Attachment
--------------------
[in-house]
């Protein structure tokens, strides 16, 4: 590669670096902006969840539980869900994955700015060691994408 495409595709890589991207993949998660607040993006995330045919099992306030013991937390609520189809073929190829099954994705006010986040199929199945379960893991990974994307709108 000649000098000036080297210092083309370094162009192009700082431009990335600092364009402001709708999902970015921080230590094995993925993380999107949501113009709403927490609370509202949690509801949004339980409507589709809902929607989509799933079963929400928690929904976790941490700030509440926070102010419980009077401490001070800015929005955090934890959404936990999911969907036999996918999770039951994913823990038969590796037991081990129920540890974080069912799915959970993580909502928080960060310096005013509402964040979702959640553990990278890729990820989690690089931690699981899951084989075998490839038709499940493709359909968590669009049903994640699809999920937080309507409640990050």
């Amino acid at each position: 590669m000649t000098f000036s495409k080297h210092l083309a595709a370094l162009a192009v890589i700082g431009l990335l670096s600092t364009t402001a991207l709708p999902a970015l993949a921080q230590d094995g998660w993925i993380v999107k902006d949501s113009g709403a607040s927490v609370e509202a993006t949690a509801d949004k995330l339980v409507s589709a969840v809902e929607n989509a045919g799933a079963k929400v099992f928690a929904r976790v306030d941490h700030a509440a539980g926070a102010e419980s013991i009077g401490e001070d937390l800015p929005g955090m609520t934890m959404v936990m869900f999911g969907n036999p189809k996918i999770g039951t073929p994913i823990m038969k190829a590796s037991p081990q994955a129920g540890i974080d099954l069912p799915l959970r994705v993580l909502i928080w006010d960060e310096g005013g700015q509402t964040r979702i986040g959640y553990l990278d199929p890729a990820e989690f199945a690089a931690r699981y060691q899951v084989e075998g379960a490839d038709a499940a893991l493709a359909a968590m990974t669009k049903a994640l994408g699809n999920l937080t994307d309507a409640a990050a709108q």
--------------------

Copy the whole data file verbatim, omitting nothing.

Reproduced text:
[in-house]
């Protein structure tokens, strides 16, 4: 590669670096902006969840539980869900994955700015060691994408 495409595709890589991207993949998660607040993006995330045919099992306030013991937390609520189809073929190829099954994705006010986040199929199945379960893991990974994307709108 000649000098000036080297210092083309370094162009192009700082431009990335600092364009402001709708999902970015921080230590094995993925993380999107949501113009709403927490609370509202949690509801949004339980409507589709809902929607989509799933079963929400928690929904976790941490700030509440926070102010419980009077401490001070800015929005955090934890959404936990999911969907036999996918999770039951994913823990038969590796037991081990129920540890974080069912799915959970993580909502928080960060310096005013509402964040979702959640553990990278890729990820989690690089931690699981899951084989075998490839038709499940493709359909968590669009049903994640699809999920937080309507409640990050």
């Amino acid at each position: 590669m000649t000098f000036s495409k080297h210092l083309a595709a370094l162009a192009v890589i700082g431009l990335l670096s600092t364009t402001a991207l709708p999902a970015l993949a921080q230590d094995g998660w993925i993380v999107k902006d949501s113009g709403a607040s927490v609370e509202a993006t949690a509801d949004k995330l339980v409507s589709a969840v809902e929607n989509a045919g799933a079963k929400v099992f928690a929904r976790v306030d941490h700030a509440a539980g926070a102010e419980s013991i009077g401490e001070d937390l800015p929005g955090m609520t934890m959404v936990m869900f999911g969907n036999p189809k996918i999770g039951t073929p994913i823990m038969k190829a590796s037991p081990q994955a129920g540890i974080d099954l069912p799915l959970r994705v993580l909502i928080w006010d960060e310096g005013g700015q509402t964040r979702i986040g959640y553990l990278d199929p890729a990820e989690f199945a690089a931690r699981y060691q899951v084989e075998g379960a490839d038709a499940a893991l493709a359909a968590m990974t669009k049903a994640l994408g699809n999920l937080t994307d309507a409640a990050a709108q």